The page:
GigaOm's Stacey Higginbotham posted on Spanner: Google’s Globally-Distributed Database.
The Research Publication is published here.
Spanner is Google's scalable, multi-version, globally-distributed, and synchronously-replicated database. It is the first system to distribute data at global scale and support externally-consistent distributed transactions. This paper describes how Spanner is structured, its feature set, the rationale underlying various design decisions, and a novel time API that exposes clock uncertainty. This API and its implementation are critical to supporting external consistency and a variety of powerful features: non-blocking reads in the past, lock-free read-only transactions, and atomic schema changes, across all of Spanner.
To appear in:
OSDI'12: Tenth Symposium on Operating System Design and Implementation, Hollywood, CA, October, 2012.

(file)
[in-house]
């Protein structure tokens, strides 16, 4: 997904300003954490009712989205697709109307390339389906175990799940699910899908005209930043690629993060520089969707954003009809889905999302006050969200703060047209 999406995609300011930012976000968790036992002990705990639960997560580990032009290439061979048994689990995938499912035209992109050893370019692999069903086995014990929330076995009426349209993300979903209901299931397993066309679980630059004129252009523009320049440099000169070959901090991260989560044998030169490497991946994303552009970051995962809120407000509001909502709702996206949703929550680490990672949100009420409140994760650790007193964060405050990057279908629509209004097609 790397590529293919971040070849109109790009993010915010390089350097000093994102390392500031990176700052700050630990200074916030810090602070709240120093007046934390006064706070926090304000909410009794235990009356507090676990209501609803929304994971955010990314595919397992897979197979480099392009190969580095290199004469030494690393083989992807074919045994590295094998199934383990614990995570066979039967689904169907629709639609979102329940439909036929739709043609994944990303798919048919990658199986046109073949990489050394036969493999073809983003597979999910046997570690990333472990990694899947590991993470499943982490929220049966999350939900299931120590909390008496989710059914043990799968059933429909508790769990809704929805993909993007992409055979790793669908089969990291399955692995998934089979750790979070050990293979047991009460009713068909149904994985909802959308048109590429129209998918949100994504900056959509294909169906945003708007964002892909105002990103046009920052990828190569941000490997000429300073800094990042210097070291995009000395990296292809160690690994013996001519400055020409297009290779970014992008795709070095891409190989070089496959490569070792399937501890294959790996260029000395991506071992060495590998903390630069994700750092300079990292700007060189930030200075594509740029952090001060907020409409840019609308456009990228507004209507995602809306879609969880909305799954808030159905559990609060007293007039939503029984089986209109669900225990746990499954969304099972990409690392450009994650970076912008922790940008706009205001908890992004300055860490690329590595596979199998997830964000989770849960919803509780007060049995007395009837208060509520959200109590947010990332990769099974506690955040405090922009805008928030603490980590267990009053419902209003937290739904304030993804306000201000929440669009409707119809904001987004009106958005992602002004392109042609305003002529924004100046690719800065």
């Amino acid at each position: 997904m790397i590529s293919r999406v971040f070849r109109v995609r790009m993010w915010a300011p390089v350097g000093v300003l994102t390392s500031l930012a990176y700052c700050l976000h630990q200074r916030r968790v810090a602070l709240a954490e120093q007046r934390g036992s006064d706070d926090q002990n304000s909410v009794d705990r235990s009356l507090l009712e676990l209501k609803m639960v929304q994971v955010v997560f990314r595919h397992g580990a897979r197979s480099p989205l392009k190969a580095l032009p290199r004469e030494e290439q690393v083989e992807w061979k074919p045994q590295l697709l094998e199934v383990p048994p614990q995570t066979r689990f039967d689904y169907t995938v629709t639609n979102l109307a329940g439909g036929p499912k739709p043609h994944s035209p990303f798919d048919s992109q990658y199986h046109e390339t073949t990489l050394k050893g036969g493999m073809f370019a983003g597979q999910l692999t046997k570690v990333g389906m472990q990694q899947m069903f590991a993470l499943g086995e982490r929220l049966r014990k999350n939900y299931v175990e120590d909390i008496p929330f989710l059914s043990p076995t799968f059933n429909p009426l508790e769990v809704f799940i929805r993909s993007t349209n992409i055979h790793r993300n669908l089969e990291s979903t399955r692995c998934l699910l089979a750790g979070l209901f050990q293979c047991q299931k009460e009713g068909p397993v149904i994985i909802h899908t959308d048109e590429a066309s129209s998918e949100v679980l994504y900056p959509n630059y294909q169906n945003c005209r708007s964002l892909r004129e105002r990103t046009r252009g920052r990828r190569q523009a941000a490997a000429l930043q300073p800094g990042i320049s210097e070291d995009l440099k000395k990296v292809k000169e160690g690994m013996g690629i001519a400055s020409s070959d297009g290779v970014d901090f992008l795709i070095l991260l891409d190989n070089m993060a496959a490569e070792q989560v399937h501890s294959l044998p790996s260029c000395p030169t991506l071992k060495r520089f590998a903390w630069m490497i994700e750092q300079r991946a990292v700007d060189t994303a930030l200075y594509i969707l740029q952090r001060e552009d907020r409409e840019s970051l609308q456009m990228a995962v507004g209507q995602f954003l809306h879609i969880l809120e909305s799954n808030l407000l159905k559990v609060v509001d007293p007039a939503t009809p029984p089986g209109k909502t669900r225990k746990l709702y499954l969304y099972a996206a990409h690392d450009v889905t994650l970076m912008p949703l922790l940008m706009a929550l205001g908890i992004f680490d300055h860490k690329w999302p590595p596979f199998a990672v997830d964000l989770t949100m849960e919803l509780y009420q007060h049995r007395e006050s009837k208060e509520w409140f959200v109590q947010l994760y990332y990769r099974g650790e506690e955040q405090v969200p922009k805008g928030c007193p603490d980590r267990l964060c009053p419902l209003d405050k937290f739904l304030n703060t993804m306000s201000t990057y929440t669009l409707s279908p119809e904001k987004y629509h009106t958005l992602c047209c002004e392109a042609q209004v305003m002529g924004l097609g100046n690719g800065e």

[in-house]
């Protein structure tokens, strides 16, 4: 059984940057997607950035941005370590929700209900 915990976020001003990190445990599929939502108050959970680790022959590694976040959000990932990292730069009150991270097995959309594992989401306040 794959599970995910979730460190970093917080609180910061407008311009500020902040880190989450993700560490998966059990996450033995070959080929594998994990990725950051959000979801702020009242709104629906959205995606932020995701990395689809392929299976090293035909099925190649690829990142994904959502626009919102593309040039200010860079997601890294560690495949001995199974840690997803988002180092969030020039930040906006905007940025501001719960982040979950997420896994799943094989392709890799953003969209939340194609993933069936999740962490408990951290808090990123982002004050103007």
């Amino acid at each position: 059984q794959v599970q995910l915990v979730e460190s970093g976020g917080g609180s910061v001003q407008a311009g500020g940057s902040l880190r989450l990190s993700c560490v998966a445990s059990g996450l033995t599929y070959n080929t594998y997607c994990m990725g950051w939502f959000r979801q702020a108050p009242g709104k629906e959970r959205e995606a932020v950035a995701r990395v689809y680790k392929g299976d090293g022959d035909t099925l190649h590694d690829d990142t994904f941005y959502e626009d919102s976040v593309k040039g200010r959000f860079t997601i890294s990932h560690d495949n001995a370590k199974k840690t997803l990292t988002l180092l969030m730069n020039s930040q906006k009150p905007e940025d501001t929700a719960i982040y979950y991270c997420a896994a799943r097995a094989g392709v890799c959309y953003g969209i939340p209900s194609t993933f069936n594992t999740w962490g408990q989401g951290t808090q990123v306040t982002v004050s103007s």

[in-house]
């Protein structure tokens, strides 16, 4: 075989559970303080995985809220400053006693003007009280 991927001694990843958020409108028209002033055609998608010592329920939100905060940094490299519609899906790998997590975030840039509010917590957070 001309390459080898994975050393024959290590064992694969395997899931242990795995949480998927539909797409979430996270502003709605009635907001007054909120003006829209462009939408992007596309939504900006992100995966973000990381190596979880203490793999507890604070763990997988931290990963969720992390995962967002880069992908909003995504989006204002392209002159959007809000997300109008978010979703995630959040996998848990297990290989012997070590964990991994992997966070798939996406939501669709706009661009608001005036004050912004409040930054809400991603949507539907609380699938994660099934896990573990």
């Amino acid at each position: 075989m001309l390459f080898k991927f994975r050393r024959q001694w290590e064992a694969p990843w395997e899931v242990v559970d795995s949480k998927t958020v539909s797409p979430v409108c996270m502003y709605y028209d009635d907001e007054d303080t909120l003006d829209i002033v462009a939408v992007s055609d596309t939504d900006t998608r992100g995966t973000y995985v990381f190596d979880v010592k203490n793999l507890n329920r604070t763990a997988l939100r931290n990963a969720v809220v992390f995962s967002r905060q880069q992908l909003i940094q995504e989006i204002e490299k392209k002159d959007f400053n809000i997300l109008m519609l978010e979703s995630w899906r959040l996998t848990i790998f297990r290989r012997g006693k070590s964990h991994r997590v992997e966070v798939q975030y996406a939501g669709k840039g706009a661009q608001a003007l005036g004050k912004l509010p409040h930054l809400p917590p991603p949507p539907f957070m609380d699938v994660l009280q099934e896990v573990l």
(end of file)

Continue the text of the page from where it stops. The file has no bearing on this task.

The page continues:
Download: PDF Version
I have got a bit more time to go through the paper and I'll highlight parts I find interesting from a data center analyst perspective.
First thing caught my eye.
Applications can use Spanner for high availability,
even in the face of wide-area natural disasters, by replicating their data within or even across continents. Our
initial customer was F1 , a rewrite of Google’s advertising backend. F1 uses ﬁve replicas spread across
the United States.
What is F1?
And how does this relate to Spanner?
Google has 3 to 5 data centers in a geographic region.
Why 5, not just 3?
I had just written about Google's move to Chile had three more. So, need to get used to looking for 5 Google data centers to support a geographic reason with 100ms latency, not just three.
I could go longer into the document, but I think the post will get too long. Let's just stop with one point that is useful in looking at these two documents. Google has 5 data centers within 100ms in a geographic region to support ad business which is where they make most of their money.